ToughSystem is too big for my living space. Hence TSTAK. I’d only get ToughSystem if money were no object, and I could utterly change everything about my living conditions. I’d entirely outfit a Van, and potentially a whole storage area with ToughSystem racks and boxes if I could afford the upgrade in lifestyle and living space.
Plus, I’m somewhat counting on the lighter materials of the TSTAK system, as I intend to build a dedicated power charging system into a TSTAK box, and a foam battery compartment in another. When you consider I have the OT, Jigsaw, and Dremel equipment on top of that… Really the only things about the TSTAK system that will stay the same is the existing colour. Nothing I own is ever left stock, I always change something to conform it to my twisted ideals anyways. This also means I don’t have to wait for unreleased OT accessory boxes, I can shape a TSTAK III drawer system into one if I want to.
But that’s the point of the two systems, right? Tough System is about being able to take a beating, where TSTAK is about custom SMALL storage, not necessarily carting around work sites in all weather conditions.
If a Canadian is whining about the space then what should we do in England?! :))
Okay… That just made my whole freakin’ day Altan… I needed that laugh so bad!
I’m not really complaining. It is just a matter of coincidence that the only spaces I have for tools are narrower than the Tough System is wide, and stacking those is a mess without the added expense of the rail system. I love the system, don’t get me wrong! Just, for my PERSONAL limitations, I’d go TSTAK, for size AND what I plan to void the warranty with.
Good point! Also Stuart, please ask DeWalt to make the OT Blade Storage Boxes available for purchase, EMPTY or as a “bare tool” if you will.
They are larger than the bare tool bos sold at Lowes & HD and are great for storing loose parts.
You can order them off dewalt service net guys
Yes they do, Shawn… but they don’t stack, they don’t fit into other boxes, and they aren’t any wider, or provide any more slots to line up different blades, just provide an identical box to line up the same sample blades and exact same stack of sanding pads. It’s not even good as a dump box, where you just toss everything in there.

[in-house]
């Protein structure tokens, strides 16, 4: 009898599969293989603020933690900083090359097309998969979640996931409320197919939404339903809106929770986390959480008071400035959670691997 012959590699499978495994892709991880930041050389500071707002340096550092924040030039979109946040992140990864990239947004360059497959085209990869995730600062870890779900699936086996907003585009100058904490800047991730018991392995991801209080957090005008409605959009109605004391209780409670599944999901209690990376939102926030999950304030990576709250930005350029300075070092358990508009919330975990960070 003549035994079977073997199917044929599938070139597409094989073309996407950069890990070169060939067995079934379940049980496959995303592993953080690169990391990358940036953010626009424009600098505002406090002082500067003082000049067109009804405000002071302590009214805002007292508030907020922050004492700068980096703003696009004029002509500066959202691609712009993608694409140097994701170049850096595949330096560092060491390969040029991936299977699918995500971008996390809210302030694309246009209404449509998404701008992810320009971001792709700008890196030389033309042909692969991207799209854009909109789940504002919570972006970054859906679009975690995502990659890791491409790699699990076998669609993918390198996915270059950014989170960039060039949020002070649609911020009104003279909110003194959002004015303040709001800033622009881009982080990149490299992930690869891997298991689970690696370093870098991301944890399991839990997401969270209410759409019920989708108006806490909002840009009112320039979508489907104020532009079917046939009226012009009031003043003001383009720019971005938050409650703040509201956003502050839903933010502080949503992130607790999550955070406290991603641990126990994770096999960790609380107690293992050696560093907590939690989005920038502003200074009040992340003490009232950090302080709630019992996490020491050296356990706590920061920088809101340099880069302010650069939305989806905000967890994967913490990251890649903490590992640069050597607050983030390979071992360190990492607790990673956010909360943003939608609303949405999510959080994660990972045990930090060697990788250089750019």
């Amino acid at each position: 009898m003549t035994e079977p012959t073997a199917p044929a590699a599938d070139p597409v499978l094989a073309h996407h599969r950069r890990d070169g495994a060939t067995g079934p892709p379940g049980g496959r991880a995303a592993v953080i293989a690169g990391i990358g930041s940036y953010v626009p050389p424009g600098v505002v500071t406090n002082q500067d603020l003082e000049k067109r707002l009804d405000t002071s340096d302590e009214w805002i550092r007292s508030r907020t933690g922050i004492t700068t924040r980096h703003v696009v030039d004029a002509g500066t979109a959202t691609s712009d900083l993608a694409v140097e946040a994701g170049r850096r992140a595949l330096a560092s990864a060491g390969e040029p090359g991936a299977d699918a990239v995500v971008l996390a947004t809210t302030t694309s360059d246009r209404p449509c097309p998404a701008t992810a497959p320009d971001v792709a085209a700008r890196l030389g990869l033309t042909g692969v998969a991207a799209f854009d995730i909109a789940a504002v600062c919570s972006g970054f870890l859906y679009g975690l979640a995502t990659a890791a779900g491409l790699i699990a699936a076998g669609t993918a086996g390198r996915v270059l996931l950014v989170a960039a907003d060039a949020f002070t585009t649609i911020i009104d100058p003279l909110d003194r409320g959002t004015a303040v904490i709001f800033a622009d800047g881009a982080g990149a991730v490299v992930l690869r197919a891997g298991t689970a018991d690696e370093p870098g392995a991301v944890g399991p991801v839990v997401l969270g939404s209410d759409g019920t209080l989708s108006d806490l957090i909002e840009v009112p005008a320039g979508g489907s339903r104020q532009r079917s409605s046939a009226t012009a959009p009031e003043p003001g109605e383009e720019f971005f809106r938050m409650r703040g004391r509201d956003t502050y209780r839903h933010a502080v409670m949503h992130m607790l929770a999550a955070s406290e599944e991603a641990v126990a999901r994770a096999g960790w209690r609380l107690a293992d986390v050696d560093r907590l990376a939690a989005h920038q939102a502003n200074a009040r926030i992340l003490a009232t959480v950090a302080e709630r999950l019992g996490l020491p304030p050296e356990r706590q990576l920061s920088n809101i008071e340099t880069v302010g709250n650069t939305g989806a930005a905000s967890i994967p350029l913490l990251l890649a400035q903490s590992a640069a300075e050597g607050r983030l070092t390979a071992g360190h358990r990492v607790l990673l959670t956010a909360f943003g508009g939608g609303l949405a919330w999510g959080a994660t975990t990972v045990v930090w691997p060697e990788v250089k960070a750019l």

So, if we’re talking organisation and storage of large amounts of options, possibly from other manufacturers as well, then there are no other options from DeWALT.
Now Stuart has me checking out Flambeau for these purposes… I think I may follow that lead pretty far. I’m already drooling over a storage box they used to sell as a Fishing Tackle Box called the Infinity system… I’m wondering how much trouble I can get into with that for storage… It would be a LOT of fun…
He asked for availability of dewalt storage boxes. Not flambeau, systainer, he asked for dewalt. Thanks for playing
Thanks for the rudeness, Shawn, much appreciated.
If YOU notice, his post starts with, and I’m literally copy/pasting this: Good point!
And it is a direct reply to MY initial post about more types of the OT samples container that came with the Corded and Cordless OT’s from DeWALT. So he is very literally saying I have a good point about the lack of storage options.
Fast forward a little bit since this post started, and Stuart has, indeed, introduced me to Flambeau industrial boxes. The two situations are not related, as it is clearly written in English that the context has changed, which you can clearly see from the beginning of the paragraph, again, copy/pasting: Now Stuart has me checking out Flambeau for these purposes…
Which changes the original point from “More DeWALT OT blade box options” to “Stuart Changed my Mind a Little.” As the two opinions of box options, and the two initial comments, are addressing eachother, it’s best if you follow the conversation time/date stamps to understand the context.
So… In your own words… Thanks for Playing.
Speed limiter is the number one thing I miss on my Ridgid.
Looking at the settings from this Dewalt, the spread does not seem that big.
How about a 4 way dial button with limits of 5-10-15-20k opm?
Oooh! I like that! Not a dial though, since that’s not really DeWALT’s “Thing” for settings… but dividing the top speed by even increments like that? BRILLIANT! I’d Love That!